Please see Steven Charlie's Work

wpbe9a0d16.png
wp5624d86f.png

Steven Charlie is a fifth-generation carver. Before him, his great-great grandfather, great grandfather, grandfather, and father all carved. He follows in their path, but it is to his paternal grandfather, Dominic Charlie, that Steven owes the direction of his life’s work.

 

Steven was born and raised in North Vancouver. His parents, Steve Charlie and Beatrice Dick, worked diligently to support their children. It was left to paternal grandparents Dominic and Josephine Charlie to oversee the children’s upbringing, which, Steven says, they did with “love, happiness, and kindness.” Steven in particular gained from his grandfather the spirit and the mindset for the family tradition as carvers.

Dominic Charlie was a tireless carver who was never bored. He woke at daybreak and went to bed with the sunset. And during most of his waking hours, he carved—patiently and skillfully. It took him 10 years, Steven recalls, to carve a canoe. Dominic desired less to finish things quickly than well. He would nonetheless start a new carving every day.

 

Each day, moreover, Dominic would have a different story about a different animal that he would relate to Steven and his siblings. Through those stories, Steven says, “grandfather taught us to be quick, to listen well, and to have a good heart and mind.”  

 

The stories center on native people’s belief that a creator instructed animals to take care of people, north, south, east, and west, and that without the help of the animals the people could not survive. “Animals,” explains Steven, “show humans through their hunger, pain, and sorrow how to fish, to hunt, to love, and to take care of one another. Food, medicine, clothing, shelter all come from or through the actions of animals.

 

“Today,” Steven asserts, “I depict the animals from my grandfather’s stories in my carvings. My works relate the place of animals in creation and as the source of food and clothing and medicine and shelter. I carve in red and yellow cedar and in birch, alder, and even cherry, and I use acrylic paints. Each color has meaning. Black reflects before time and male; red represents when time began and female; white equals the purity of all things and grandparents; yellow implies love, kindness, happiness, and children; and light blue spans the physical world into the spirit world.”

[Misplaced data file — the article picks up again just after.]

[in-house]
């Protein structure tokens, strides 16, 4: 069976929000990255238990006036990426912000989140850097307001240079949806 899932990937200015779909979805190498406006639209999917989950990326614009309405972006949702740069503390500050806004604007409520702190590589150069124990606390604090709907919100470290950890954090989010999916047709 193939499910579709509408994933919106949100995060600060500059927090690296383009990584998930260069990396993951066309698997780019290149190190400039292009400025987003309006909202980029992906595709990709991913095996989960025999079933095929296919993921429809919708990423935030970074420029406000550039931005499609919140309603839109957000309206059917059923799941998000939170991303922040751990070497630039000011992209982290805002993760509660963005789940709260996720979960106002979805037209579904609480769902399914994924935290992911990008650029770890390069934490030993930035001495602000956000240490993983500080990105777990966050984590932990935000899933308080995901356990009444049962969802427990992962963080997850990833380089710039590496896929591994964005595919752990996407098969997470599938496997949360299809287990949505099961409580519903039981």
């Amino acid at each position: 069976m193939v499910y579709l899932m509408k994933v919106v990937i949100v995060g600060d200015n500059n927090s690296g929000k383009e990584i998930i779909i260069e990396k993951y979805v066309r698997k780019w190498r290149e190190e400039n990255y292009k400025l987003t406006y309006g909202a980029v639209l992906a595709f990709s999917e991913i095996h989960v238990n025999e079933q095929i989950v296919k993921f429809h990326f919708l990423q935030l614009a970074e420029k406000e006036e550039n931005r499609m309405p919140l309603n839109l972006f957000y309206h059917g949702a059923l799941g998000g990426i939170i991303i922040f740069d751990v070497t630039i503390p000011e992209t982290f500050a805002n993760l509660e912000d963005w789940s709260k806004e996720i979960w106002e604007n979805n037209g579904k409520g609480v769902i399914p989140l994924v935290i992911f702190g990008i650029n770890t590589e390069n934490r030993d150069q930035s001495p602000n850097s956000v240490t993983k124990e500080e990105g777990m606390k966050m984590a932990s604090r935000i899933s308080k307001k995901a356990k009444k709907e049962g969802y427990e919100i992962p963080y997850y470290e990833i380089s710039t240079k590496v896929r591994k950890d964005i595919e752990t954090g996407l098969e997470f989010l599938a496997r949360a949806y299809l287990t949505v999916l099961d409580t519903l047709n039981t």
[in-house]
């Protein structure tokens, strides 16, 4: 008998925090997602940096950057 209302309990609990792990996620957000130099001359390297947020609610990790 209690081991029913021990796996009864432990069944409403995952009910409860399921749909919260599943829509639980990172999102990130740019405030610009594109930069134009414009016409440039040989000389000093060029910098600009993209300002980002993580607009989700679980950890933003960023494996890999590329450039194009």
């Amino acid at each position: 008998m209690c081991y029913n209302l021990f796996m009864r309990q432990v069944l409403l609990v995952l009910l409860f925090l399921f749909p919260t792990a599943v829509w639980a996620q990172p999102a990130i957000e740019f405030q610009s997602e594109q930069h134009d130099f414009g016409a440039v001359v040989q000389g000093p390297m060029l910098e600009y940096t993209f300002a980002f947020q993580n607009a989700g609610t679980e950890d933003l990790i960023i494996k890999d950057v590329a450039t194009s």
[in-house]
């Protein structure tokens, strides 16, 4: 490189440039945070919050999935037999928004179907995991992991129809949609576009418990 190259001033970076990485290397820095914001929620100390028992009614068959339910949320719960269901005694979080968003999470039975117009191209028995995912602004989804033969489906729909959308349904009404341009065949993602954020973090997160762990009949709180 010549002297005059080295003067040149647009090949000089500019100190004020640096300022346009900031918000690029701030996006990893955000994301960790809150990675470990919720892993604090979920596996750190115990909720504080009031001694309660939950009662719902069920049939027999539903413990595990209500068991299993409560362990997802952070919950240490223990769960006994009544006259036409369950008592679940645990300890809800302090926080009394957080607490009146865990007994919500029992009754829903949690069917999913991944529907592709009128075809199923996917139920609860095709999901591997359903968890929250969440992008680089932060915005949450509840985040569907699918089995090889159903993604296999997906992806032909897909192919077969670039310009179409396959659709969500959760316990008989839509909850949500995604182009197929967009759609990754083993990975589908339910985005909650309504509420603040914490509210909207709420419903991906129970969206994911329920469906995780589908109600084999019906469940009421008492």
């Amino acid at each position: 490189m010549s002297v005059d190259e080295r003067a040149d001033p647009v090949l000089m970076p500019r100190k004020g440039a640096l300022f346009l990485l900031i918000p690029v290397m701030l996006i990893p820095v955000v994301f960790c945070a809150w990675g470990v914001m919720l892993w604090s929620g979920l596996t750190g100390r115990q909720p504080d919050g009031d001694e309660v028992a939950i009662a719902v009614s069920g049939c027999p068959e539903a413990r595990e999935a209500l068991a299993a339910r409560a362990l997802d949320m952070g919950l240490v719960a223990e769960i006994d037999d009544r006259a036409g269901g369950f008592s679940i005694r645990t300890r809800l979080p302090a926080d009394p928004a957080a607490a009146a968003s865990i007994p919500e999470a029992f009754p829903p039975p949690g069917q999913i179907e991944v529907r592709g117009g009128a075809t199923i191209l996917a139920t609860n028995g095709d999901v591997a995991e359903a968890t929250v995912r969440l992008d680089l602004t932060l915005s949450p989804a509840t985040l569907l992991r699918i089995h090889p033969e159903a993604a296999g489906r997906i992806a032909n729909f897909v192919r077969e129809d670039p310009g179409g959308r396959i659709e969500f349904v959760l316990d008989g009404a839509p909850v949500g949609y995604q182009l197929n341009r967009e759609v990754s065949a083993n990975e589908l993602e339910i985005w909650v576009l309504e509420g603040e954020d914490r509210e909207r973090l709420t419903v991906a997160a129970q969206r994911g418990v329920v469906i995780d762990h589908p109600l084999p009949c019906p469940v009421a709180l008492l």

After 30 years as a carver, Steven continues to carve 8 hours to 12 hours a day—a work ethic also acquired from his grandfather. He works on site at Old Yale Log Homes on the corner of Young and Cartmell roads in Chilliwack on several pieces daily, each with a story based on those his grandfather taught him when he was a boy.

 

“Like my parents and grandparents before me,” he says, “I work hard to support my family. I now live in Chilliwack with Carol Francis and her children. We work to make a good life together, she as a wife and me as a husband and a carver. I pass on to her children and to my five children from a previous marriage the stories my grandfather told me in the hope that they will learn the lessons in those stories and take them to heart just as I have done.

 

“I also carry in my heart the gift I’ve received from my various teachers. I took a formal course under world-renowned carver Stan Green, with whom I’ve worked for 25 years. And I make every effort to pass on that gift. I’ve worked with the Stolo longhouse program for four years. Each summer, I teach young people the techniques of carving.

 

“I’m a carver. People make me an artist. In wood, I see beauty and the animals from my grandfather’s stories. I do not plan my carvings. They come out as I work.

 

“I’m proud and happy with each of my carvings. The stories behind them are very important to me. They are who I am and embody my spirit and my thoughts and my beliefs. And when I leave this earth, my works will be a commemoration of my life.”